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Self-pollen interference is absent in wild radish (Raphanus raphanistrum, Brassicaceae), a species with sporophytic self-incompatibility.
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Self-pollen interference is absent in wild radish (Raphanus raphanistrum, Brassicaceae), a species with sporophytic self-incompatibility.

Author: VA Koelling Affiliation: Biology Department, Reed College, Portland, Oregon 97202-8199 USA.; K Karoly
Edition/Format: Article Article : English
Publication:American journal of botany, 2007 May; 94(5): 896-900
Other Databases: WorldCatWorldCat
Summary:
Explaining the diversity of mating systems and floral forms in flowering plants is a long-standing concern of evolutionary biologists. One topic of interest is the conditions under which self-pollination can interfere with seed set for flowering plants with a self-incompatibility system. We investigated the effect of self-pollen interference for wild radish, Raphanus raphanistrum, which has sporophytic  Read more...
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Details

Document Type: Article
All Authors / Contributors: VA Koelling Affiliation: Biology Department, Reed College, Portland, Oregon 97202-8199 USA.; K Karoly
ISSN:0002-9122
Language Note: English
Unique Identifier: 728936184
Awards:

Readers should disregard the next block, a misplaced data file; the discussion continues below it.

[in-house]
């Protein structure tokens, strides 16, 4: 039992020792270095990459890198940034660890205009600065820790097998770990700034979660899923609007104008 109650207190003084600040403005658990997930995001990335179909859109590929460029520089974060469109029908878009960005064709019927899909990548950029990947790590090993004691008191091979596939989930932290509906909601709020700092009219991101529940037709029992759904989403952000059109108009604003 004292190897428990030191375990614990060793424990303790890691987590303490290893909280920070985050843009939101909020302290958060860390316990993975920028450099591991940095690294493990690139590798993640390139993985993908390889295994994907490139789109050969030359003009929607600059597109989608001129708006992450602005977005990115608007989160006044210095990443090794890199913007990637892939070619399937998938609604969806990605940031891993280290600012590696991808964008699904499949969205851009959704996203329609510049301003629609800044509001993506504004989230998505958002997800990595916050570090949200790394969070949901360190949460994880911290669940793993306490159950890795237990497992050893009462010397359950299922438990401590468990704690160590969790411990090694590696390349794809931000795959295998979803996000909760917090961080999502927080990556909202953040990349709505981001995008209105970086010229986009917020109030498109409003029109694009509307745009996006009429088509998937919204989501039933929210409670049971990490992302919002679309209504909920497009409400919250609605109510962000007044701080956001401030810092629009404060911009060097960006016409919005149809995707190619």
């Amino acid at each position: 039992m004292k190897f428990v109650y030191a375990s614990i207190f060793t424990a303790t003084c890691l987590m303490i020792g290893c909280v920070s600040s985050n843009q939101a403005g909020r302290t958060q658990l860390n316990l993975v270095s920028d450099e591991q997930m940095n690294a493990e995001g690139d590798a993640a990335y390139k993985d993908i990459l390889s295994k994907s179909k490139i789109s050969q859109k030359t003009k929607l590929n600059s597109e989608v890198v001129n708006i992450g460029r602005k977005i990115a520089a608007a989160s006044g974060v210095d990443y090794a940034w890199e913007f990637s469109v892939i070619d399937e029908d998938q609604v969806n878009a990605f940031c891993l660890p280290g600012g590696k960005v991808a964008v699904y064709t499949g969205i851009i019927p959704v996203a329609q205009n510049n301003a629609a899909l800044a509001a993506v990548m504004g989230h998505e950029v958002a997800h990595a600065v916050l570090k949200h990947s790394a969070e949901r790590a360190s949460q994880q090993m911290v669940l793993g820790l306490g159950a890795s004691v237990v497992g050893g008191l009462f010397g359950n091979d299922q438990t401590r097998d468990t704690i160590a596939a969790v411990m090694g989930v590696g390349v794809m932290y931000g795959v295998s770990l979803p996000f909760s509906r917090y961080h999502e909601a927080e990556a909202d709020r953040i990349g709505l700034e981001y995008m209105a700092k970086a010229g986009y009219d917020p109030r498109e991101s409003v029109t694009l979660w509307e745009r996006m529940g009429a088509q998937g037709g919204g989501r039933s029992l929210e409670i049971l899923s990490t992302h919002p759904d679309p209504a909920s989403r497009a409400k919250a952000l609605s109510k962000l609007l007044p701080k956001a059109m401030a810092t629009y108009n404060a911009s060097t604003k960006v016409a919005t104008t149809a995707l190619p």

Abstract:

Explaining the diversity of mating systems and floral forms in flowering plants is a long-standing concern of evolutionary biologists. One topic of interest is the conditions under which self-pollination can interfere with seed set for flowering plants with a self-incompatibility system. We investigated the effect of self-pollen interference for wild radish, Raphanus raphanistrum, which has sporophytic self-incompatibility. We performed pollinations and determined seed set for plants grown in the greenhouse, using pollen mixtures representing either self- with outcross-pollen or outcross-pollen alone. Stigmas were collected for a subset of pollinated flowers to determine the number of pollen grains applied. Average seed set for the self/cross (5.13 seeds/pollination) and cross treatments (5.09 seeds/pollination) did not differ significantly. Stigmatic pollen loads averaged around 700 grains, an amount close to observed natural pollen loads on R. raphanistrum. We concluded that for R. raphanistrum in natural populations, self-pollen is unlikely to interfere with outcross-pollen success. This study is the first to investigate effects of self-pollen interference on seed set for a homomorphic species with sporophytic self-incompatibility where rejection occurs at the stigmatic surface.

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